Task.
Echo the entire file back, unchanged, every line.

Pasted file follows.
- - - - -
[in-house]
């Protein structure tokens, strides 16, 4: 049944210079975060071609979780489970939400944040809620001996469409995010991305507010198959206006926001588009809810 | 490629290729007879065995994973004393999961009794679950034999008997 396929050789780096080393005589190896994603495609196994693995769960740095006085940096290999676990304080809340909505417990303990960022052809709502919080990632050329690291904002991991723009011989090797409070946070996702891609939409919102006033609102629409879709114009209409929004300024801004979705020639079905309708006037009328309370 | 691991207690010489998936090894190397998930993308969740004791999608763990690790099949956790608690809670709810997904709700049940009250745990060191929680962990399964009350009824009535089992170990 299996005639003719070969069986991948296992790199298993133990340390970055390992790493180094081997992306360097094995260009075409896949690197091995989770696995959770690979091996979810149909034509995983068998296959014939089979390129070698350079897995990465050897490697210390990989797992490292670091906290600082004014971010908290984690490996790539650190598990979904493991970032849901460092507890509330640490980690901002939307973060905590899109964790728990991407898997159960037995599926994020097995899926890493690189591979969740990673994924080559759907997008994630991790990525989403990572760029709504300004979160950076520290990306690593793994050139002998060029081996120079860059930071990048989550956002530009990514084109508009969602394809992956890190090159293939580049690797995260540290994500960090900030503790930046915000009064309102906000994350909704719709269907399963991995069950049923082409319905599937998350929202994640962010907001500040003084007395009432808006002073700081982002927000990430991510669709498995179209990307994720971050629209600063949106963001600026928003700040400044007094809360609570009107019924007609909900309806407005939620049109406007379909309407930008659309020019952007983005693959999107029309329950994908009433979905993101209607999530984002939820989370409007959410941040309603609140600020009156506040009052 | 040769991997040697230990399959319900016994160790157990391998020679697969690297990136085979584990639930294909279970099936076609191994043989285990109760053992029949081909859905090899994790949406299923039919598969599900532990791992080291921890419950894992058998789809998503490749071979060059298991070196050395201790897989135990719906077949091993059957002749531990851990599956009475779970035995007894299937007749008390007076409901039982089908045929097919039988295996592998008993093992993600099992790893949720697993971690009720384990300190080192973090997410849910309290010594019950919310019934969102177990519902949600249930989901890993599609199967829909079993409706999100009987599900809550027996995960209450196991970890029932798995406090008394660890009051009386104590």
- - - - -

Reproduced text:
[in-house]
């Protein structure tokens, strides 16, 4: 049944210079975060071609979780489970939400944040809620001996469409995010991305507010198959206006926001588009809810 | 490629290729007879065995994973004393999961009794679950034999008997 396929050789780096080393005589190896994603495609196994693995769960740095006085940096290999676990304080809340909505417990303990960022052809709502919080990632050329690291904002991991723009011989090797409070946070996702891609939409919102006033609102629409879709114009209409929004300024801004979705020639079905309708006037009328309370 | 691991207690010489998936090894190397998930993308969740004791999608763990690790099949956790608690809670709810997904709700049940009250745990060191929680962990399964009350009824009535089992170990 299996005639003719070969069986991948296992790199298993133990340390970055390992790493180094081997992306360097094995260009075409896949690197091995989770696995959770690979091996979810149909034509995983068998296959014939089979390129070698350079897995990465050897490697210390990989797992490292670091906290600082004014971010908290984690490996790539650190598990979904493991970032849901460092507890509330640490980690901002939307973060905590899109964790728990991407898997159960037995599926994020097995899926890493690189591979969740990673994924080559759907997008994630991790990525989403990572760029709504300004979160950076520290990306690593793994050139002998060029081996120079860059930071990048989550956002530009990514084109508009969602394809992956890190090159293939580049690797995260540290994500960090900030503790930046915000009064309102906000994350909704719709269907399963991995069950049923082409319905599937998350929202994640962010907001500040003084007395009432808006002073700081982002927000990430991510669709498995179209990307994720971050629209600063949106963001600026928003700040400044007094809360609570009107019924007609909900309806407005939620049109406007379909309407930008659309020019952007983005693959999107029309329950994908009433979905993101209607999530984002939820989370409007959410941040309603609140600020009156506040009052 | 040769991997040697230990399959319900016994160790157990391998020679697969690297990136085979584990639930294909279970099936076609191994043989285990109760053992029949081909859905090899994790949406299923039919598969599900532990791992080291921890419950894992058998789809998503490749071979060059298991070196050395201790897989135990719906077949091993059957002749531990851990599956009475779970035995007894299937007749008390007076409901039982089908045929097919039988295996592998008993093992993600099992790893949720697993971690009720384990300190080192973090997410849910309290010594019950919310019934969102177990519902949600249930989901890993599609199967829909079993409706999100009987599900809550027996995960209450196991970890029932798995406090008394660890009051009386104590």